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The Relative Activation of Associations Modulates Interference between Elementally Trained Cues

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Abstract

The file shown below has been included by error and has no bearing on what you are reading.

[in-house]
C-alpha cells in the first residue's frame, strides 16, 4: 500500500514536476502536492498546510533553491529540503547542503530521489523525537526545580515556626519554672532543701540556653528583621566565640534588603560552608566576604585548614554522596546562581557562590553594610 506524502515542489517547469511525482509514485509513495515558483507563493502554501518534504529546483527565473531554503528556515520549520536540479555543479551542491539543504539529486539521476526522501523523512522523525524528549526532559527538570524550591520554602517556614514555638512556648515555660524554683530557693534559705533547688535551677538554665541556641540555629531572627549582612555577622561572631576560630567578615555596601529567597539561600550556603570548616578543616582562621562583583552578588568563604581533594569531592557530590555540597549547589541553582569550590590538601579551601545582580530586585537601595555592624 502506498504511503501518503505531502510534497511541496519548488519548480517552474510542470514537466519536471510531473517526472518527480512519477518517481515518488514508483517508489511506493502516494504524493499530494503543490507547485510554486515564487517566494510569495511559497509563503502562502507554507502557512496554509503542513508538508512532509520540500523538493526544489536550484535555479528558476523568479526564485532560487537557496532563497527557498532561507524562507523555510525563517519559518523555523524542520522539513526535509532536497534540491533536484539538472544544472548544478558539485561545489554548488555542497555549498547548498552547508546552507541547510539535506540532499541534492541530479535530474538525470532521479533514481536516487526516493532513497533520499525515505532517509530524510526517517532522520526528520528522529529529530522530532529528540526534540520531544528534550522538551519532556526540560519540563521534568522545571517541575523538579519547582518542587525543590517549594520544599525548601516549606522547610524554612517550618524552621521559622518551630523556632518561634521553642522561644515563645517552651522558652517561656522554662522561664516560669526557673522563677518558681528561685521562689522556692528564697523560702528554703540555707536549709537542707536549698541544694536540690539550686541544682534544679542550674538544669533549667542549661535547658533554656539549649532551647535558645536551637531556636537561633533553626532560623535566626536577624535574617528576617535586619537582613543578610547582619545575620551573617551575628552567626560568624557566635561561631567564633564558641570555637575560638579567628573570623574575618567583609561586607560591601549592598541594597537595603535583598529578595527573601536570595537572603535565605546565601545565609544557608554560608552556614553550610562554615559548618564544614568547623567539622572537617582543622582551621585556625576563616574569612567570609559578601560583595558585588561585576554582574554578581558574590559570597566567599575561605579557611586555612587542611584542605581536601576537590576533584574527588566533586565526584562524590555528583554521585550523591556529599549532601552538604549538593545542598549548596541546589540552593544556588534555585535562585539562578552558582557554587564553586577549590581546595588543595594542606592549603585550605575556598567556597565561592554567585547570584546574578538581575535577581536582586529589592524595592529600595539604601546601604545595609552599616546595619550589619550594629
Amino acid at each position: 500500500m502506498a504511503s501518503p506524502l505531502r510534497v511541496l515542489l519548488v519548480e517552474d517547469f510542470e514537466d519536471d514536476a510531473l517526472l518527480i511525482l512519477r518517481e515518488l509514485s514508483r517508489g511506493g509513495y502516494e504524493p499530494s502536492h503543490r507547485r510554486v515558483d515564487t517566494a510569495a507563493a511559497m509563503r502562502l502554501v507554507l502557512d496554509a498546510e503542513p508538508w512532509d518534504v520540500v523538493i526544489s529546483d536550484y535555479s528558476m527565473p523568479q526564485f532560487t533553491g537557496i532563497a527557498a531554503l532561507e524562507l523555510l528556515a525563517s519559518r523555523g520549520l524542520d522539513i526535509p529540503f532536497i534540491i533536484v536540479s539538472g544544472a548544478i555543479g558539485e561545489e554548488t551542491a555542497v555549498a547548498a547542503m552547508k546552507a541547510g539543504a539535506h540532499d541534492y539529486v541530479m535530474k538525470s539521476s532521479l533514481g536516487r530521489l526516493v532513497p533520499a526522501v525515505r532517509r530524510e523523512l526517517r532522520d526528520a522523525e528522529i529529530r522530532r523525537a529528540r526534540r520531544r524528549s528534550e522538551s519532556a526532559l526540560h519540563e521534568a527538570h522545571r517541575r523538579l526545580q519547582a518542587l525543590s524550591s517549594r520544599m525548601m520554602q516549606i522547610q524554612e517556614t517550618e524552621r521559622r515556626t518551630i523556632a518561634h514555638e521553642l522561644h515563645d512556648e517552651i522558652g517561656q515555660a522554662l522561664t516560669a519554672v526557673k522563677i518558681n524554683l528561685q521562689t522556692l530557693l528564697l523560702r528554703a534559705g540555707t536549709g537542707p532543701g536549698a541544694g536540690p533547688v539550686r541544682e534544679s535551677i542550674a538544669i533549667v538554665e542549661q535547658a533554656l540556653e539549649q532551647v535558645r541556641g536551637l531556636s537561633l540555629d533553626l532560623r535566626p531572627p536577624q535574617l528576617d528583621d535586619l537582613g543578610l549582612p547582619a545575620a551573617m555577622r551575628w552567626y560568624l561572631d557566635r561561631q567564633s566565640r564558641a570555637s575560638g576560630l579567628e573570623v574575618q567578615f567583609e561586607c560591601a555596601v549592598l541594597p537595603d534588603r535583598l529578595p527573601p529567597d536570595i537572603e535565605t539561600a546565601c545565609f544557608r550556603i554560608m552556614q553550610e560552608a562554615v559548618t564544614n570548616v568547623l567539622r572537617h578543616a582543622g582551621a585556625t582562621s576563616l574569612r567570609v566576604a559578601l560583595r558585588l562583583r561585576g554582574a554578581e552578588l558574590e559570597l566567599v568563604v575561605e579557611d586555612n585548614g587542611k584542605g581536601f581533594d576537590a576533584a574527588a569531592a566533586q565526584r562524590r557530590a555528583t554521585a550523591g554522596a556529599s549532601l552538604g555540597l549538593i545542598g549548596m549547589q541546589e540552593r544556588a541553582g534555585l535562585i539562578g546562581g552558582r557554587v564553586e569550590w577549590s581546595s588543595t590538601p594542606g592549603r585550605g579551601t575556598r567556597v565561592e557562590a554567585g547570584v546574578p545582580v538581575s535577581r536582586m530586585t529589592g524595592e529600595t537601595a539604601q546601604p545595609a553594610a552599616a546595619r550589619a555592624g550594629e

Matute and Pineño (1998a) showed evidence of interference between elementally trained cues and suggested that this effect occurs when the interfering association is more strongly activated than the target association at the time of testing. The present experiments tested directly the role of the relative activation of the associations in the effect of interference between elementally trained cues. In three human experiments we manipulated the relative activation of the interfering and target associations in three different ways: (a) introducing a retention interval between training of the interfering association and the test trial (Experiment 1); (b) training the target and the interfering associations in a single phase, instead of training them in separate phases (Experiment 2); and (c) introducing, just before testing, a novel cue which, like the retention interval used in Experiment 1, had the purpose of separating the interfering trials from the test trial (Experiment 3). All three manipulations led to an enhancement of responding to the target association at testing, suggesting that they were effective in preventing the interfering association from being the most strongly activated one at the time of testing. Taken together, these results add further evidence on how the relative activation of associations modulates interference between elementally trained cues.